The geographies of inclusion and exclusion in the business studies curriculum : narratives of six students at a vocational education and training college in KwaZulu-Natal.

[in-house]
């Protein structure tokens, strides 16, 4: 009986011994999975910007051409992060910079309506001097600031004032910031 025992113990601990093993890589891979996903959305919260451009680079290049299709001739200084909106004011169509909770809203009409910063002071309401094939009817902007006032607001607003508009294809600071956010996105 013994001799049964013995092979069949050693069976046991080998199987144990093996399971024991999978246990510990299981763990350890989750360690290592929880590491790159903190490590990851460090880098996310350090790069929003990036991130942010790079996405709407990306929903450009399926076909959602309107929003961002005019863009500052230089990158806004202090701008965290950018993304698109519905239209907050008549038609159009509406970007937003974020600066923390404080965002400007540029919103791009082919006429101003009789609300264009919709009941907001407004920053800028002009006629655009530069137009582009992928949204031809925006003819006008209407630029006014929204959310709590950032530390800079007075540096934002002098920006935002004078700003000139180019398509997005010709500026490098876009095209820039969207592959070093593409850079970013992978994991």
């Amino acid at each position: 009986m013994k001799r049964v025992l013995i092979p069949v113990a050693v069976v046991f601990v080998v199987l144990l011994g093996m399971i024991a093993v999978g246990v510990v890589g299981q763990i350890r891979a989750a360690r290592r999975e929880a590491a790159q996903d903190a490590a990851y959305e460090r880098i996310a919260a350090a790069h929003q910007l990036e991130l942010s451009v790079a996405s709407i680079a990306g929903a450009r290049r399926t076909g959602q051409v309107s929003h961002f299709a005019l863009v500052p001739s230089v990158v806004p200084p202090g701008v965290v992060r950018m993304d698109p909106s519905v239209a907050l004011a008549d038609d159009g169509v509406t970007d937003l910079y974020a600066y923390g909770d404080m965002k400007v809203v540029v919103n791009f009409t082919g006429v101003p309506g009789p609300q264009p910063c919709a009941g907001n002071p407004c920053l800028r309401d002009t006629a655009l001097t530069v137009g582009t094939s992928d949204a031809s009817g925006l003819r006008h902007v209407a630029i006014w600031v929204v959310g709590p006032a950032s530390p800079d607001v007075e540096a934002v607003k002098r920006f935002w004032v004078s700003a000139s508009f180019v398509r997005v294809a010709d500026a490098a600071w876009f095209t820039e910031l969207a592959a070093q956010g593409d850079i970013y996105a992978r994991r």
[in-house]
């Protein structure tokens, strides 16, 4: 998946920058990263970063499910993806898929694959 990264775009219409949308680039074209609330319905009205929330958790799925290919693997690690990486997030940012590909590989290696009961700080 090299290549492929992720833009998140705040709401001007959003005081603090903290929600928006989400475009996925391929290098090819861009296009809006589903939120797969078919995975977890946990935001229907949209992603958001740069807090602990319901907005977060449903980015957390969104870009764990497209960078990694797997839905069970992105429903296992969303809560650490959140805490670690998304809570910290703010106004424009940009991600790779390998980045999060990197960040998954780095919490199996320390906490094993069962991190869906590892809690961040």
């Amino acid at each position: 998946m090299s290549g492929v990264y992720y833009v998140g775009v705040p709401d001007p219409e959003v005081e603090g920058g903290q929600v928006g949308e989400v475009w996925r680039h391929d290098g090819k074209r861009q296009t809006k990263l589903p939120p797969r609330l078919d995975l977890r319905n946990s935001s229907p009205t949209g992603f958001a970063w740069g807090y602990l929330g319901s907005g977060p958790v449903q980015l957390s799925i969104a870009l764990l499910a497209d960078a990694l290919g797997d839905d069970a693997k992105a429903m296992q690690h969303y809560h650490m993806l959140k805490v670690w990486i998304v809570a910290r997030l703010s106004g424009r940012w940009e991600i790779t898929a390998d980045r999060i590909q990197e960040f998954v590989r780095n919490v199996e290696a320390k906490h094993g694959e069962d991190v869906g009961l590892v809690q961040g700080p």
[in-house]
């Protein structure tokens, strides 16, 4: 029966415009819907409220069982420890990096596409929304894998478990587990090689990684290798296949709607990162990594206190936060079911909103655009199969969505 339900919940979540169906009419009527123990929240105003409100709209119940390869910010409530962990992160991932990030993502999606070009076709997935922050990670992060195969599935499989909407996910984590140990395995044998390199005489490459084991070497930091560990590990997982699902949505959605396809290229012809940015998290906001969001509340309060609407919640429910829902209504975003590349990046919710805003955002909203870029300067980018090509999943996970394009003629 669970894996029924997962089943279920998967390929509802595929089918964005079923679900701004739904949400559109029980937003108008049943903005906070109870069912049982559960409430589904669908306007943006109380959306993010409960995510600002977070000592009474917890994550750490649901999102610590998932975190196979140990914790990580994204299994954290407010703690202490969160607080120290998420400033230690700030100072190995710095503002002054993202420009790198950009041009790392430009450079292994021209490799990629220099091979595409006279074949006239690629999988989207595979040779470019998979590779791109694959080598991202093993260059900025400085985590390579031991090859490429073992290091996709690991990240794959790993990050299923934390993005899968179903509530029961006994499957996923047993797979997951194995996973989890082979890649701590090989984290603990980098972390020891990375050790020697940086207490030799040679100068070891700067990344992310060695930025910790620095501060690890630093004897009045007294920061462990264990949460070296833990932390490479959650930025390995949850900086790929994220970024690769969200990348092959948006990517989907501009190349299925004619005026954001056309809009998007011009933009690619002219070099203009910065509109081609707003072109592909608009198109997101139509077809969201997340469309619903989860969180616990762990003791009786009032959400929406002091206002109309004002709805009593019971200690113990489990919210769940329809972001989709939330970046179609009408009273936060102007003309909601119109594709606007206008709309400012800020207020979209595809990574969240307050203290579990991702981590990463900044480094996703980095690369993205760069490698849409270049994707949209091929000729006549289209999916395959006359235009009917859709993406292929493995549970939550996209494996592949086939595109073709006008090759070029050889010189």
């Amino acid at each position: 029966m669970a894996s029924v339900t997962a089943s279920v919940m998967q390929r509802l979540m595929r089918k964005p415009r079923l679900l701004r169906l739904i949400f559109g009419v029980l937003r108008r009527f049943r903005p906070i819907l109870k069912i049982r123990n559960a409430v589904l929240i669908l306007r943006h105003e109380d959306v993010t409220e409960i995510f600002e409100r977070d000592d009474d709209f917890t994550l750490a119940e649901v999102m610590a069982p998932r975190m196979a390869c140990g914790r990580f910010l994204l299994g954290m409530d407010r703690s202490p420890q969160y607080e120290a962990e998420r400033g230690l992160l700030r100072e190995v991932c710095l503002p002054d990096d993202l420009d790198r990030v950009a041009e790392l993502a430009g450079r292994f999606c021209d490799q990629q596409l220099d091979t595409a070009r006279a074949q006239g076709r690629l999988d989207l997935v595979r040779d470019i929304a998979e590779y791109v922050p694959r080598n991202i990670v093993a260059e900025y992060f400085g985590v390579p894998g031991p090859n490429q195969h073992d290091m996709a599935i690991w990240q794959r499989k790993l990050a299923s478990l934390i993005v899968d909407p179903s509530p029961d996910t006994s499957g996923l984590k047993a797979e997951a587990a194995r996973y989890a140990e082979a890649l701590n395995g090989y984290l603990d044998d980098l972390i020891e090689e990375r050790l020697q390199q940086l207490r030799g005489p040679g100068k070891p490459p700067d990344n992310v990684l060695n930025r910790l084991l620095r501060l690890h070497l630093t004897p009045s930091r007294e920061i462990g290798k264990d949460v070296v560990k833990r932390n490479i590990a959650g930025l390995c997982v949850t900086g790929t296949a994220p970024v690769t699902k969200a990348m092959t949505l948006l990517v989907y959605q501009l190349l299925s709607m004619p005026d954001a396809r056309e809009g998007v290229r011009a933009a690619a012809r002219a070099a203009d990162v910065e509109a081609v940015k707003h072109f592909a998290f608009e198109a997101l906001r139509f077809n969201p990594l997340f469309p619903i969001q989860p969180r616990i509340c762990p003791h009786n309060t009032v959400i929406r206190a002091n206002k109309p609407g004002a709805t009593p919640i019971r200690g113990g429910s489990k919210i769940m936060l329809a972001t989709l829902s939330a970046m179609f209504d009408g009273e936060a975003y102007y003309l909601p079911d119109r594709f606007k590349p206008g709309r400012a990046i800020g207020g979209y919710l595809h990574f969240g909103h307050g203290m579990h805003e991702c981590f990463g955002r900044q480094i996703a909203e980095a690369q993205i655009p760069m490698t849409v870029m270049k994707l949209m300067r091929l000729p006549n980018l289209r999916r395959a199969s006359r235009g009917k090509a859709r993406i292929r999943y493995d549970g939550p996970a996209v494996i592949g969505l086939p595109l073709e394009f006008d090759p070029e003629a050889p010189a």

This qualitative study examined the geographies of inclusion and exclusion in the context of the Business Studies curriculum through the narratives of six students at a Vocational Education and Training (VET) college in KwaZulu-Natal. The study examined students’ experiences related to the choice of the Business Studies Vocational Education and Training programme and curriculum; the accessibility of resources for the practical training; support and career guidance; forms of inclusionary and exclusionary dynamics within the Vocational Education and Training college; and the navigation of inclusionary and exclusionary dynamics in a VET college in the South of Durban, KwaZulu-Natal. The study was conducted in a college situated in close proximity to a historically disadvantaged African township. The participants did not meet the university entry requirements and they chose the VET college which they felt was an affordable option catering for their current needs. VET in many parts of the world including South Africa has a negative image in society because there is a perception that VET caters for students who drop out of school or are academically challenged. However, this study maintains that VET is essential to prepare students for the much needed skills the economy requires and to relieve the pressure at universities to increase enrolments. The VET college provides Vocational Education and Training opportunities for many students so that they can enter employment mainly in the neighbouring industrial regions in Isipingo. The narratives of the participants were used for data generation. The research process utilised a semistructured interview schedule and individual interviews and a focus group discussion was organised to elicit responses from the six participants. The findings revealed that the Business Studies programme had prepared the participants with the knowledge and skills for the world of work. The resources available at the VET college were adequate and appropriate for the practical instruction. The study revealed that the social, economic and educational factors conjoined in very complex ways as exclusionary and inclusionary factors in this context. The participants had to navigate through these inclusionary and exclusionary dynamics in order to progress in their studies. The findings revealed that the participants were confident about their choice of programme and the VET college despite the negativity around VET in their society. Most of them believed that completing level 4 would provide them with a grade 12 equivalent certificate. The participants aimed at articulation into higher education which would be a hurdle for them and remains a grey area which needs to be addressed speedily by the educational authorities. The findings indicated that current policy considerations around articulation remain unresolved, which made some of the VET participants to believe that their present qualifications might merely result in a dead-end for them.